Famed Hollywood movie producer James Cameron and journalist Simmach Jacobovici claim that they have discovered not only the tomb of Jesus but also that of his “wife” Mary Magdalene and a son. But the controversy surrounding the Jesus family tomb “discovery” is much ado about nothing according to several biblical scholars and archaeologists familiar with the topic.
The special has provided fodder for the new atheist chic to clamor about the impossibility of the existence of God since physical remains of Jesus are lying in some tomb. My best friend and I were discussing this very issue as she talked about the lively discussions taking place on Discovery Channel message boards between skeptics and believers, theists and anti-theists. What I find interesting is that whenever the annual Jesus tabloid shocker emerges from schlock scholarship (normally the month before Easter, mind you), the proverbial discussion mysteriously shifts to arguments against the existence of God.
Could it be that there is something inside of us, that irascible Leviathan called the will, puts up its defenses against the knowledge and existence of the very God who gave it space in the first place? It is interesting that some castigate God for giving us the right to make decisions. We have the free will to believe or disbelieve the existence of God, receive or reject Discovery Channel pontifications on who Jesus was and what happened to him. We choose to bomb or build skyscrapers, curse or bless our neighbors, abuse or adore our children, or cheat on our taxes (and spouses).
The matter of the will is a very dangerous thing indeed, the Great Gamble that God took when he created us. To suggest that God is the reason for evil in the world only proves the reality of the Fall for we, like the First Man and Woman, are ever quick to point the finger elsewhere when the ish hits the fan. “It’s not my fault I’m a liar. That free will you gave me God…” and around we go, girls and boys. By assigning blame to the God they claim does not exist, atheists (and for that matter, all of us who refuse to take responsibility for our drama) mimic their foreparents (Adam and Eve) almost unconsciously—as if it were natural!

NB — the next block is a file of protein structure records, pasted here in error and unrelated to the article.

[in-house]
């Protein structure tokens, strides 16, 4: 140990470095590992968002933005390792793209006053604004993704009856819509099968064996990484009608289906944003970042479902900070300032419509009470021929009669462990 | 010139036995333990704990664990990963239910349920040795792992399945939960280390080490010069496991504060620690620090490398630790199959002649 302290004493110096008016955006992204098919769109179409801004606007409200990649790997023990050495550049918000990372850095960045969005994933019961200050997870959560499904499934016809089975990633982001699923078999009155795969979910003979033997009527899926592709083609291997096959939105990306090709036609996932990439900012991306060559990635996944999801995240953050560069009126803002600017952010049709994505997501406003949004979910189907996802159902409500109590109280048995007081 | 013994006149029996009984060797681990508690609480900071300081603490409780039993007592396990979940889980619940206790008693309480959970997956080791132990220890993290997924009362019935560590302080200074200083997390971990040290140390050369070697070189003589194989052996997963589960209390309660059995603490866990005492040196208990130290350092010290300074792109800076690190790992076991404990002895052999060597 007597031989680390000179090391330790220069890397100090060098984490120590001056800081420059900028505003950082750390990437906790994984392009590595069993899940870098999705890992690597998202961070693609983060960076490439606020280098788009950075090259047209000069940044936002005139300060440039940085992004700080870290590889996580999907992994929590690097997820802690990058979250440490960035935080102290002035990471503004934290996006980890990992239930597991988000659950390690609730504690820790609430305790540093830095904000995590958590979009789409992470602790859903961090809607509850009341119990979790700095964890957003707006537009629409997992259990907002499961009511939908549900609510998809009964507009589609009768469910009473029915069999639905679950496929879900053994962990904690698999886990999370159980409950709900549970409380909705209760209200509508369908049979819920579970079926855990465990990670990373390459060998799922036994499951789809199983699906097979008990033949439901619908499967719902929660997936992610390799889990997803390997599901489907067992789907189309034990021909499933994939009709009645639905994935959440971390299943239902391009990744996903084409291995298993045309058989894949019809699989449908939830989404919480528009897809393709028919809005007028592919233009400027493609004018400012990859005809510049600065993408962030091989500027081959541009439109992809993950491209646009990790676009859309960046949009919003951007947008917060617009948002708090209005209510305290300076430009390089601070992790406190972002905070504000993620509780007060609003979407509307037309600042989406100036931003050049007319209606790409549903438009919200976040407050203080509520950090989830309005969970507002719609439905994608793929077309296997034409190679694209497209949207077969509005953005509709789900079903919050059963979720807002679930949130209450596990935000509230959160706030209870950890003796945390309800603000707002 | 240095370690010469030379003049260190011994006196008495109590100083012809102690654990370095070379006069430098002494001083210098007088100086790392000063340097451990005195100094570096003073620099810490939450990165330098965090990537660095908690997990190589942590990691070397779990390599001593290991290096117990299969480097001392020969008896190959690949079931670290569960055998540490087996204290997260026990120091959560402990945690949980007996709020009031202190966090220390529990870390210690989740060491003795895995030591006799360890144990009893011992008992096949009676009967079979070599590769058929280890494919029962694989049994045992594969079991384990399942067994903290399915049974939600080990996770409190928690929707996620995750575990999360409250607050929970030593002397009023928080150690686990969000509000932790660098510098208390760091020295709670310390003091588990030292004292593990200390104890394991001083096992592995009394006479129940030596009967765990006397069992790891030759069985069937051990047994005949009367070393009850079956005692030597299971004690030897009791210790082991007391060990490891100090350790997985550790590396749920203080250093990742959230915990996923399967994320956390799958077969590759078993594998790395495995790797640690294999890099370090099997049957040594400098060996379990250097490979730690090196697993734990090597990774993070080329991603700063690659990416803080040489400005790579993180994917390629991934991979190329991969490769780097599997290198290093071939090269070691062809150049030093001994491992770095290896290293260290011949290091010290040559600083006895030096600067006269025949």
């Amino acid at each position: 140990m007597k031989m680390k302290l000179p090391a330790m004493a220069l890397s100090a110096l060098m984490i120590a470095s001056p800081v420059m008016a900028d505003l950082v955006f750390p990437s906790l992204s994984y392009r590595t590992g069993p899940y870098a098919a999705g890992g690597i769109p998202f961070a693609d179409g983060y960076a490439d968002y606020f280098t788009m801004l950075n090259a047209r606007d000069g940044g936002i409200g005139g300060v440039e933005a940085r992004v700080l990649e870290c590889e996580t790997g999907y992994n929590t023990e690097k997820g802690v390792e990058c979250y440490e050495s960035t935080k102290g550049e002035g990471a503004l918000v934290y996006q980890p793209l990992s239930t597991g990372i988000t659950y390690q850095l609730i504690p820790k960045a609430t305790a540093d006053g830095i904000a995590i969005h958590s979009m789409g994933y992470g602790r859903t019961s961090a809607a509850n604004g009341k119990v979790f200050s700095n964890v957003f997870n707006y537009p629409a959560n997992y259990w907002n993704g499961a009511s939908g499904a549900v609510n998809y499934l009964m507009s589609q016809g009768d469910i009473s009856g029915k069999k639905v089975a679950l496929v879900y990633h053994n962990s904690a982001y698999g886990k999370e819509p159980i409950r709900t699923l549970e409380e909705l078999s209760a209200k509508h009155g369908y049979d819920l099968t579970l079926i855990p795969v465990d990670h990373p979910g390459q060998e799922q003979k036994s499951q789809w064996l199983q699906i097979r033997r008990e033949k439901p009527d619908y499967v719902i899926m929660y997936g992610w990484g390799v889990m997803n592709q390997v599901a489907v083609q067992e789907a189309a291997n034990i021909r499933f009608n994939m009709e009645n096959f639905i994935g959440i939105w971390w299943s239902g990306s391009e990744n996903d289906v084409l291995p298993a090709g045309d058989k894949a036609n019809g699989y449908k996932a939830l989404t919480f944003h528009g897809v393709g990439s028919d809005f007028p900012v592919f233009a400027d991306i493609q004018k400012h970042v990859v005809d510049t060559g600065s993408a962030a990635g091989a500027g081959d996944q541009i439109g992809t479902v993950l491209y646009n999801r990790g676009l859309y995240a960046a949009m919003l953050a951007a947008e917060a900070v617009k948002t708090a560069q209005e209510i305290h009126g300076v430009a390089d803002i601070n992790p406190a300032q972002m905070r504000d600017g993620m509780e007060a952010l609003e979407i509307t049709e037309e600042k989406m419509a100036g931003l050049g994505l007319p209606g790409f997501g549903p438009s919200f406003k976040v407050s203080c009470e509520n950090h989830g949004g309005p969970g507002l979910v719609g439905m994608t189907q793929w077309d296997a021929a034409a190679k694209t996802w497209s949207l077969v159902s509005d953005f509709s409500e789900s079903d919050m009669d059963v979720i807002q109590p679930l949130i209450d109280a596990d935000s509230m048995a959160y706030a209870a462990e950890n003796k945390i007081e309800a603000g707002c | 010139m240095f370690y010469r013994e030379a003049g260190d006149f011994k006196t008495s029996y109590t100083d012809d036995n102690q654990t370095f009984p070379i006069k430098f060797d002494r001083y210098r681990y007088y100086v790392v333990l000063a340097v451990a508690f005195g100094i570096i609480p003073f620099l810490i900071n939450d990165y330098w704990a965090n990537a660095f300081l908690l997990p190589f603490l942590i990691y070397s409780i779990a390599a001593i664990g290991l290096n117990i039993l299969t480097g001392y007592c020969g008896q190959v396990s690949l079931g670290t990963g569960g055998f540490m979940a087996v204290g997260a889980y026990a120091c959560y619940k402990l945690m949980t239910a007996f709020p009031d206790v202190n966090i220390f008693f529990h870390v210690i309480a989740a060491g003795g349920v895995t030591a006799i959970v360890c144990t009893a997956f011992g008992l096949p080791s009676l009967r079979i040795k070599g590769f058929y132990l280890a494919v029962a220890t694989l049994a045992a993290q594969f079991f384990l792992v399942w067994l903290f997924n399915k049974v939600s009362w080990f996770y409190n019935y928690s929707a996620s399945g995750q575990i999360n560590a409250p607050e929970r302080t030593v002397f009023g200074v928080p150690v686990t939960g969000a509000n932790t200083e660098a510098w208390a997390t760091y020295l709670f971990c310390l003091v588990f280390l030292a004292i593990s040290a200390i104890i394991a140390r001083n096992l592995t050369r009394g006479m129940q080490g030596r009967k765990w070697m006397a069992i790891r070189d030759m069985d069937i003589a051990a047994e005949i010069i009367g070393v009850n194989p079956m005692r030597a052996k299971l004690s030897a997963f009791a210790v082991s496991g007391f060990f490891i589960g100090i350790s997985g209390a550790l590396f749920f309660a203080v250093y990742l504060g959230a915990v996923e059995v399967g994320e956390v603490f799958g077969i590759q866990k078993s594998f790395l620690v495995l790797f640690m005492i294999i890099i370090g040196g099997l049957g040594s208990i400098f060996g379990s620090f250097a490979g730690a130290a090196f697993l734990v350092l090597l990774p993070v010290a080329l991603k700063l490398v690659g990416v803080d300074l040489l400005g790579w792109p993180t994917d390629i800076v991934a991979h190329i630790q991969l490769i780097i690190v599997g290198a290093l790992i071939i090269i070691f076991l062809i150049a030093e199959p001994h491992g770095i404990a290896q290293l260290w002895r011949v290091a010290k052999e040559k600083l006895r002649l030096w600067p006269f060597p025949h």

Some decry the thought that a loving God and evil could exist simultaneously. They have company. Some Christians cannot believe that Satan and the potential for goodness can exist in the same space either. But the will, that precious powder keg of a gift that God Almighty gave us also came great responsibility: the responsibility to choose God and not self. Why? Because God, as much as He loves human beings and wants to live in communion with us, will not force His company on us. He wants to freely receive love from us without calling it up at the touch of a button. We are not robots, folks. I do understand that some will say that God is self-center and needy for wanting such a relationship and response from us creatures. But the same folks will also crave the same kind of love from their spouses, children, and friends without blinking an eye. Is wanting to be loved because the other person chose to love you a sign of weakness in you?
The problem of evil does not lie in the fact that God gave us the power to choose; rather, it lies in the willful bad decision making of us human beings. Further, how our bad choices could ever be construed as proof that a Supreme Being could not exist makes even less sense to me.